Happenings Past (more recent)

"Teaching Color Theory with Reflectance Curves"
a talk by Dr. Michael Welsh

Thursday April 5, 5-6 pm
Ferguson Auditorium
600 S. Michigan Ave. Columbia College Chicago

Welsh will discuss how we can merge the science and art of color theory to understand how different primary colors are used in different applications. The conversation will include both discussion and demonstrations to illuminate how different primary color schemes are used in different situations and how these can be taught using reflectance curves. The discussion takes place on Thursday April 5 from 5 to 6 pm in the Ferguson Auditorium and is preceded by a brief reception in the auditorium foyer.
The Colloquium Series is free and open to the public.
ASL-interpretation services are available.


“Facing Pain: Davy, Freud, & Early Anesthesia” a talk by George Bause (MD, MPH, FCPP, FICS, FRSM, FRI !)

Tuesday, April 3, 2007 (Reception 5:30; lecture 6:15)
Hektoen Institute of Medicine
2100 W. Harrion, Chicago.

International Museum of Surgical Science and Hektoen Institute of Medicine present the seventh lecture in their series “Understanding Pain”

R.S.V.P. to Keri@imss.org, or call 312.642.6502 x. 3130
**Free parking is available**


"Science and Ethics" a reading by Dr. Bernard Rollin (info)

Monday, March 26 (6pm)
Harold Washington Library, Auditorium
400 S State St


This event is co-sponsored by the National Anti-Vivisection Society and The John Marshall Law School.
Bernard Rollin, renowned Professor of Philosophy, Biomedical Sciences and Animal Sciences, will discuss and sign his new book, Science and Ethics, which examines the ideology that denies the relevance of ethics to science. Providing an introduction to basic ethical concepts, he discusses a variety of ethical issues, such as animal research, genetic engineering, biotechnology, cloning and stem cell research and how they are ignored, to the detriment of both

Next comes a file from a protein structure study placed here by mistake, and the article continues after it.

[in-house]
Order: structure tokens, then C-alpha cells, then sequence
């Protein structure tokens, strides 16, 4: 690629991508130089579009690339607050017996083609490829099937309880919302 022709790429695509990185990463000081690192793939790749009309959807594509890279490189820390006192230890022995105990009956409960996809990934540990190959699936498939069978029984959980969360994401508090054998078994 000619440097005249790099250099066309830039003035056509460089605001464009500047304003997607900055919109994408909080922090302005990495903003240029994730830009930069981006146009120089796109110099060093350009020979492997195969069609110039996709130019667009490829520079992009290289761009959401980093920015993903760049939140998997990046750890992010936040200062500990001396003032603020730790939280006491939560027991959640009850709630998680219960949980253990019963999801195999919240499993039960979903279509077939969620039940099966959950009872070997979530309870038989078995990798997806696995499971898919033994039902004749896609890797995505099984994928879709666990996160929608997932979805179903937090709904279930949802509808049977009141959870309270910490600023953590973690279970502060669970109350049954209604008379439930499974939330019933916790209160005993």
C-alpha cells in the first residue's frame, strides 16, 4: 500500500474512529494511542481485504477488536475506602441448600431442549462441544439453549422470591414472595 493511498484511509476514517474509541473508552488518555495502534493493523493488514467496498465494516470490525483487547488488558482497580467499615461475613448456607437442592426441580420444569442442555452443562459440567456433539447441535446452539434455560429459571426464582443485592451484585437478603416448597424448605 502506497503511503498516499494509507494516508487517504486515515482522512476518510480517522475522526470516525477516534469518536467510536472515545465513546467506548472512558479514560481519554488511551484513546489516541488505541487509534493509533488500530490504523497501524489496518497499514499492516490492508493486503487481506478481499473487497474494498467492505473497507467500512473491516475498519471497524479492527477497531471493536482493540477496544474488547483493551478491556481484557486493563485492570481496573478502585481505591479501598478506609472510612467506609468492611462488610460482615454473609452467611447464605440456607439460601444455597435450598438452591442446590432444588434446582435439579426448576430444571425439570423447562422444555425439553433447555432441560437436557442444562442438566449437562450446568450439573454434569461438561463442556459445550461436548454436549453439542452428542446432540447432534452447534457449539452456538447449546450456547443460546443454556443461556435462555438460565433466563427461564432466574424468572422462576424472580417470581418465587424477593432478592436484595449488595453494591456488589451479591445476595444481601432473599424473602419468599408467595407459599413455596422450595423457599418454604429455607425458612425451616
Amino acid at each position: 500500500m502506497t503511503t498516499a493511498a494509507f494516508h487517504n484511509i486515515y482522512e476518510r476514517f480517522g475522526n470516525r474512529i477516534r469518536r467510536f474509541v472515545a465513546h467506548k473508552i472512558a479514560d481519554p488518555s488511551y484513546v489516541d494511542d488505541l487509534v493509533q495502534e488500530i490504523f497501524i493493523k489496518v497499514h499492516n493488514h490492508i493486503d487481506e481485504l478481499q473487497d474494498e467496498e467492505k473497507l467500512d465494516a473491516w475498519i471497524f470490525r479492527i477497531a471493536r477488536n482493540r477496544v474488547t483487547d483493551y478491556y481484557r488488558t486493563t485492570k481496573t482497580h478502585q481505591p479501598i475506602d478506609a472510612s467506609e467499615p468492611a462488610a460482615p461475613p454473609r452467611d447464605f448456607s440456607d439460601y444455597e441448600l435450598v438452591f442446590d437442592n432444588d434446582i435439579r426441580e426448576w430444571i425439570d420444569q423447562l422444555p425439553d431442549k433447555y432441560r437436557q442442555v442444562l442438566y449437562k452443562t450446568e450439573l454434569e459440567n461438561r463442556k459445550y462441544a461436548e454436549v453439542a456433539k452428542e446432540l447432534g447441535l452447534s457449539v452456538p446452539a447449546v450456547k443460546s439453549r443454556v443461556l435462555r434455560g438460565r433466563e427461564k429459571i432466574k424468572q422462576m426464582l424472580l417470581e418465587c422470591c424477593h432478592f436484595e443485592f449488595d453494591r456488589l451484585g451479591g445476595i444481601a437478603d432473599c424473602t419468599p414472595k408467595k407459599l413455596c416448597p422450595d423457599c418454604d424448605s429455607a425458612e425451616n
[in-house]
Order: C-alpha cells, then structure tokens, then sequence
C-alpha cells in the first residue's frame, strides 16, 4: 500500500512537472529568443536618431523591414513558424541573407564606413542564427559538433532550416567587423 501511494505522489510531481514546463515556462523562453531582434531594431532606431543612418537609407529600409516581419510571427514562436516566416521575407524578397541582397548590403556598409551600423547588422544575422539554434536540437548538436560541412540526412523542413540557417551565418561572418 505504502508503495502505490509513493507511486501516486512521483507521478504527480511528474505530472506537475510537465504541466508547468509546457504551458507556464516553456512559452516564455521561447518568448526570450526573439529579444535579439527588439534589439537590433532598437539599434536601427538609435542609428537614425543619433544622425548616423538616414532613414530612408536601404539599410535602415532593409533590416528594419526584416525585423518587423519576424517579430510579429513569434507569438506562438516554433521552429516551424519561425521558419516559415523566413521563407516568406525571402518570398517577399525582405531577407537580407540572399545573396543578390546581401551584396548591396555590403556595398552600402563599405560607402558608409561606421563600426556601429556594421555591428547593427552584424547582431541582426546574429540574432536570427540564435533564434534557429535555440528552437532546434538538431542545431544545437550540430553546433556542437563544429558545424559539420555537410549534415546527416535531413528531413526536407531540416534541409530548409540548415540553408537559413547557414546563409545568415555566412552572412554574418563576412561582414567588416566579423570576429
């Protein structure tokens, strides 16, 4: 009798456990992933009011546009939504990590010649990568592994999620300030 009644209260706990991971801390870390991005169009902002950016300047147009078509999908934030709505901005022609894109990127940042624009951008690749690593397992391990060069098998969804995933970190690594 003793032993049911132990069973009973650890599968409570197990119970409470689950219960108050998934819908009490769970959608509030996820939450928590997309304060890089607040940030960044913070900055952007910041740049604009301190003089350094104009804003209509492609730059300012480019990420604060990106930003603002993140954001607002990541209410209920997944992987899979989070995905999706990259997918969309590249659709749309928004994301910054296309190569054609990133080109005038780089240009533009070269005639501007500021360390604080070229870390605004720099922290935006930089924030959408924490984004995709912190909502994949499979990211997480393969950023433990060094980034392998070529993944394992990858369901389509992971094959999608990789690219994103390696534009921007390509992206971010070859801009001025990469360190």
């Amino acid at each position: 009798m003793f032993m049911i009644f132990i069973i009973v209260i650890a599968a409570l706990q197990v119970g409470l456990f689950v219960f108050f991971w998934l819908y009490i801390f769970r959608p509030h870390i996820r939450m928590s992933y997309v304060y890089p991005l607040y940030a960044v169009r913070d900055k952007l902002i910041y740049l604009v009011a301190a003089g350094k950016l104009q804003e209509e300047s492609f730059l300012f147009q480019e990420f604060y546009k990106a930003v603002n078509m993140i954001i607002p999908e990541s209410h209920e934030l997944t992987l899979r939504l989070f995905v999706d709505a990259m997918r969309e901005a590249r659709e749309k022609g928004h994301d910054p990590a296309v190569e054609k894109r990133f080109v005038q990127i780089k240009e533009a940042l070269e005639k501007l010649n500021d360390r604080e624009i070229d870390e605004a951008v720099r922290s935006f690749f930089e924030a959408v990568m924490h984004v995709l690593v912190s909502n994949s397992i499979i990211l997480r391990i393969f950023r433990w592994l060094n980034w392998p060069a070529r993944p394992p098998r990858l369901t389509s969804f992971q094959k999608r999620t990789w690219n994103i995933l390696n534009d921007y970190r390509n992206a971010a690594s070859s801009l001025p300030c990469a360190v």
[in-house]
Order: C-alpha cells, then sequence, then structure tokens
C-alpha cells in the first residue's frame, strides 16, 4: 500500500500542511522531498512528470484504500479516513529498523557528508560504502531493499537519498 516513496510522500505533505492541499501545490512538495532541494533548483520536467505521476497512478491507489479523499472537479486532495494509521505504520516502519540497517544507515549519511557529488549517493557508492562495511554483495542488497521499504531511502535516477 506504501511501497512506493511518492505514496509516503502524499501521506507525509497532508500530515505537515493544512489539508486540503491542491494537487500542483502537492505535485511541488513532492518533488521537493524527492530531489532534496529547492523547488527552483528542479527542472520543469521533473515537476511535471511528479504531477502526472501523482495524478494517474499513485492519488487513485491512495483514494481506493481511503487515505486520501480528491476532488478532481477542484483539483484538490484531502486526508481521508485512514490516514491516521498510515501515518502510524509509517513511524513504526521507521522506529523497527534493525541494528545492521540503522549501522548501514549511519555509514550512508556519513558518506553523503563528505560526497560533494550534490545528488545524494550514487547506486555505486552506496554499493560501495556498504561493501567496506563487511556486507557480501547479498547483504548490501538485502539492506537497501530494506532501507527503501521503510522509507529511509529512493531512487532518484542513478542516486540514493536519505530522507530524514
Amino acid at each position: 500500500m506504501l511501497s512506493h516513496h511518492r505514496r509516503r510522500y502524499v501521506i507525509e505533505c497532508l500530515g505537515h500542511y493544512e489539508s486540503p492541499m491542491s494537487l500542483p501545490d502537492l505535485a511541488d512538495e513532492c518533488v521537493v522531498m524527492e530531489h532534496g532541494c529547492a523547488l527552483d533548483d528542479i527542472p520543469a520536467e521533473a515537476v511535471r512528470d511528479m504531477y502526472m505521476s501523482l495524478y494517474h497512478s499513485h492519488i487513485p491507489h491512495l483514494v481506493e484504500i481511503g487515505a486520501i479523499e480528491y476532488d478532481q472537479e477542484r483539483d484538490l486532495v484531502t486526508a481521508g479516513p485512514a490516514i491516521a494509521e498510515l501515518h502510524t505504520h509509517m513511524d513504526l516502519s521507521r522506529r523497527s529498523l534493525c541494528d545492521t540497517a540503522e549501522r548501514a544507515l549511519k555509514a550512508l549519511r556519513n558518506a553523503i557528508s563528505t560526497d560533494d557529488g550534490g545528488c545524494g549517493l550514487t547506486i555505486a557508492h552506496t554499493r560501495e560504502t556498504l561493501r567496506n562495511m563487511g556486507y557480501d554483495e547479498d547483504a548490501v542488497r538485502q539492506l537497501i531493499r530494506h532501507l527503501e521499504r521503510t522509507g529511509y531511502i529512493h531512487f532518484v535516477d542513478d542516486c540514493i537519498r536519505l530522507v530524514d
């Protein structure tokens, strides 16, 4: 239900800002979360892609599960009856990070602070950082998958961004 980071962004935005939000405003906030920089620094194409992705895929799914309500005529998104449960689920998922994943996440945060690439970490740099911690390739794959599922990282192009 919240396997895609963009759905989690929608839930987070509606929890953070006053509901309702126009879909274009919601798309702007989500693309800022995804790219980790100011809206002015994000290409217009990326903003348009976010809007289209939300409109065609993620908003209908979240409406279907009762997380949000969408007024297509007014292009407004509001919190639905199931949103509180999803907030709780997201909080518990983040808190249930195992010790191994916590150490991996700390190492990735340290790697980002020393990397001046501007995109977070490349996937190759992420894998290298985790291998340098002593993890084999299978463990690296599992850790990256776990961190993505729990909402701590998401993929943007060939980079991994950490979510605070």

The Social Cost of Pain

Wednesday, February 28, 2007
at Hektoen

by Kenneth L. Vaux
, PhD, Professor of Theological Ethics, Garrett-Evangelical Theological Seminary and Graduate Faculty, Northwestern University, will discuss the personal and social cost of the quest to ameliorate pain and offers a philosophical and theological reasoning to guide personal action and public policy.

see the full schedule for the Understanding Pain Lecture series here

posted Feb. 23rd


(B. Dettmer)

"Postoperative" by Brian Dettmer
"Wisenheimer's Disease" by James F. Cleary, B.F.A.

February 2–April 20, 2007
at the Museum of Surgical Sciences (IMSS)


call for exhibition proposals -
IMSS Anatomy in Gallery, 2008


When Species Meet
(lecture/presentation) by Donna Haraway

Reception following the lecture

Thursday, March 1, 2007, 4:00 pm
at Northwestern University

The McCormick Tribune Center Forum

1870 Campus Drive
Evanston, IL

more info and directions here

ABOUT THE LECTURE: This lecture explores the concept of companion species as a response to the critiques of humanism and the urgency of ethical and political questions about multi-species relations. Much more than "companion animals," companion species embraces the human and non-human partners who make worlds in their interactions. Pairing biologists with philosophers and media artists, Haraway explores figurations and stories that link people with other species that are both organic and technological. When Species Meet explores contact zones in colonial studies, developmental biology, anthropology, animal studies, science fiction and ecology. Donna Haraway is Professor and former chair of the History of Consciousness Department at UC Santa Cruz and Professor of Feminist Theory and Technoscience at the European Graduate School in Saas-Fee, Switzerland. Her research interests include: Cultural and historical studies of science and technology, relation of life and human sciences, connections between humans and nonhumans, and feminist theory.


Art:Science:Design - What's Possible?
a talk by
Chuck Pell, sculptor/biomimeticist.

March 7th, 4:15pm
School of the Art Institute of Chicago (SAIC)
Maclean Center (Michigan Building), room 521


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